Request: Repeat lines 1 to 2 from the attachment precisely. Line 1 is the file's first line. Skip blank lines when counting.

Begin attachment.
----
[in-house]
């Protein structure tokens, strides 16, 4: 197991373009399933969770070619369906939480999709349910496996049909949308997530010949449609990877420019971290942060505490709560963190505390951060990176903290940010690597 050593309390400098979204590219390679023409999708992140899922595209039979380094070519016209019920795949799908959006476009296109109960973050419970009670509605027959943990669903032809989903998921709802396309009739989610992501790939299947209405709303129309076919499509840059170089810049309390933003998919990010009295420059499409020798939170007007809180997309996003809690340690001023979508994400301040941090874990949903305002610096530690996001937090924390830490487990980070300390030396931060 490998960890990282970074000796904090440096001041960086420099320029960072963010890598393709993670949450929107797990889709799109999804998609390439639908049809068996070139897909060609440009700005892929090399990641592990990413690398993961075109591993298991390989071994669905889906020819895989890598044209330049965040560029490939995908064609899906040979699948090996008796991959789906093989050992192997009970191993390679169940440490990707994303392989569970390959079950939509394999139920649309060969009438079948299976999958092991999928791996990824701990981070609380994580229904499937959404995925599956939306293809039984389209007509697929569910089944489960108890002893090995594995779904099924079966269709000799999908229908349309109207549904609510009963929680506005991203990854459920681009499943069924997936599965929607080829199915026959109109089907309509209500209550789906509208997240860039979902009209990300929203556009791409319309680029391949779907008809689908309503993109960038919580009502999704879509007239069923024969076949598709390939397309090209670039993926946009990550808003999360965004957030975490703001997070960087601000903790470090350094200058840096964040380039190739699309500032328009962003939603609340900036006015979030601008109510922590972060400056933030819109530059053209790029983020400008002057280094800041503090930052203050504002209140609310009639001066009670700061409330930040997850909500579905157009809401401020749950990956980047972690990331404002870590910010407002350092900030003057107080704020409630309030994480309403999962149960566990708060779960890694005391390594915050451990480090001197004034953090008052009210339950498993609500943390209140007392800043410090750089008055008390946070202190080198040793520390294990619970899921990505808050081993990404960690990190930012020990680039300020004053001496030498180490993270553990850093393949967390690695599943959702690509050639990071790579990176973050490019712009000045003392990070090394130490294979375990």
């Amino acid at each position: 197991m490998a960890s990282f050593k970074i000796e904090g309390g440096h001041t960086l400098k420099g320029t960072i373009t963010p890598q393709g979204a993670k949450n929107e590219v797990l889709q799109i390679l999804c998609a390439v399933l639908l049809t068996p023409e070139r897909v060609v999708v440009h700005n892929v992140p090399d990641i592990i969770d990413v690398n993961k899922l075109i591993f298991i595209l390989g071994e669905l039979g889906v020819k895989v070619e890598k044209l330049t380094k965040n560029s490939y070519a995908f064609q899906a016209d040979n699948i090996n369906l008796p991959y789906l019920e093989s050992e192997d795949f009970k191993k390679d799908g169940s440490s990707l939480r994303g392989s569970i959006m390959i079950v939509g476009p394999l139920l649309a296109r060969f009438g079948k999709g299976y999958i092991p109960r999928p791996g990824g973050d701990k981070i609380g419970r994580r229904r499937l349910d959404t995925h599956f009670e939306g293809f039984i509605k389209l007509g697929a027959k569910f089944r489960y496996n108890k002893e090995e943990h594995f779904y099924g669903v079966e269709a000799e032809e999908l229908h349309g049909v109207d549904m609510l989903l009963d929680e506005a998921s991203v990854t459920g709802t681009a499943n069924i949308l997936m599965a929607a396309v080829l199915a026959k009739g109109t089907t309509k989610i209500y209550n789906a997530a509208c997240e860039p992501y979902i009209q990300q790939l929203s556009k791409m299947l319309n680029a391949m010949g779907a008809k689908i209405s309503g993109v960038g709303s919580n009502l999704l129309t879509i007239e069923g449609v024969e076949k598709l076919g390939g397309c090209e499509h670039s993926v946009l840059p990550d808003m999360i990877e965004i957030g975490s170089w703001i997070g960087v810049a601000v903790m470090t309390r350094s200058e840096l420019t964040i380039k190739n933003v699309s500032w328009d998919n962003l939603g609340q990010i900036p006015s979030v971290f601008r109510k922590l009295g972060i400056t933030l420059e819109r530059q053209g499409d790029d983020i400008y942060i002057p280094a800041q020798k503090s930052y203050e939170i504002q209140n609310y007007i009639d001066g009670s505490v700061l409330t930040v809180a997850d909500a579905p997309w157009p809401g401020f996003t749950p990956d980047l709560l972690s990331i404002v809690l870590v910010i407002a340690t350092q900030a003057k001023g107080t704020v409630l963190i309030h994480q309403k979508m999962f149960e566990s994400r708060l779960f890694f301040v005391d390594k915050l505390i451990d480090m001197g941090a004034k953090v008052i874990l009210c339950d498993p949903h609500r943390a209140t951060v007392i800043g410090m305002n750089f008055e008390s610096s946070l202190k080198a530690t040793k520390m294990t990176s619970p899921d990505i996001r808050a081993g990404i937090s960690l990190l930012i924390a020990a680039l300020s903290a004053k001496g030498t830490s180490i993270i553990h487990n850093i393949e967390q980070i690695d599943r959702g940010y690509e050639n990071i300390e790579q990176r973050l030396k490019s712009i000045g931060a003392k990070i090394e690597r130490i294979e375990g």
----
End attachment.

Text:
[in-house]
């Protein structure tokens, strides 16, 4: 197991373009399933969770070619369906939480999709349910496996049909949308997530010949449609990877420019971290942060505490709560963190505390951060990176903290940010690597 050593309390400098979204590219390679023409999708992140899922595209039979380094070519016209019920795949799908959006476009296109109960973050419970009670509605027959943990669903032809989903998921709802396309009739989610992501790939299947209405709303129309076919499509840059170089810049309390933003998919990010009295420059499409020798939170007007809180997309996003809690340690001023979508994400301040941090874990949903305002610096530690996001937090924390830490487990980070300390030396931060 490998960890990282970074000796904090440096001041960086420099320029960072963010890598393709993670949450929107797990889709799109999804998609390439639908049809068996070139897909060609440009700005892929090399990641592990990413690398993961075109591993298991390989071994669905889906020819895989890598044209330049965040560029490939995908064609899906040979699948090996008796991959789906093989050992192997009970191993390679169940440490990707994303392989569970390959079950939509394999139920649309060969009438079948299976999958092991999928791996990824701990981070609380994580229904499937959404995925599956939306293809039984389209007509697929569910089944489960108890002893090995594995779904099924079966269709000799999908229908349309109207549904609510009963929680506005991203990854459920681009499943069924997936599965929607080829199915026959109109089907309509209500209550789906509208997240860039979902009209990300929203556009791409319309680029391949779907008809689908309503993109960038919580009502999704879509007239069923024969076949598709390939397309090209670039993926946009990550808003999360965004957030975490703001997070960087601000903790470090350094200058840096964040380039190739699309500032328009962003939603609340900036006015979030601008109510922590972060400056933030819109530059053209790029983020400008002057280094800041503090930052203050504002209140609310009639001066009670700061409330930040997850909500579905157009809401401020749950990956980047972690990331404002870590910010407002350092900030003057107080704020409630309030994480309403999962149960566990708060779960890694005391390594915050451990480090001197004034953090008052009210339950498993609500943390209140007392800043410090750089008055008390946070202190080198040793520390294990619970899921990505808050081993990404960690990190930012020990680039300020004053001496030498180490993270553990850093393949967390690695599943959702690509050639990071790579990176973050490019712009000045003392990070090394130490294979375990």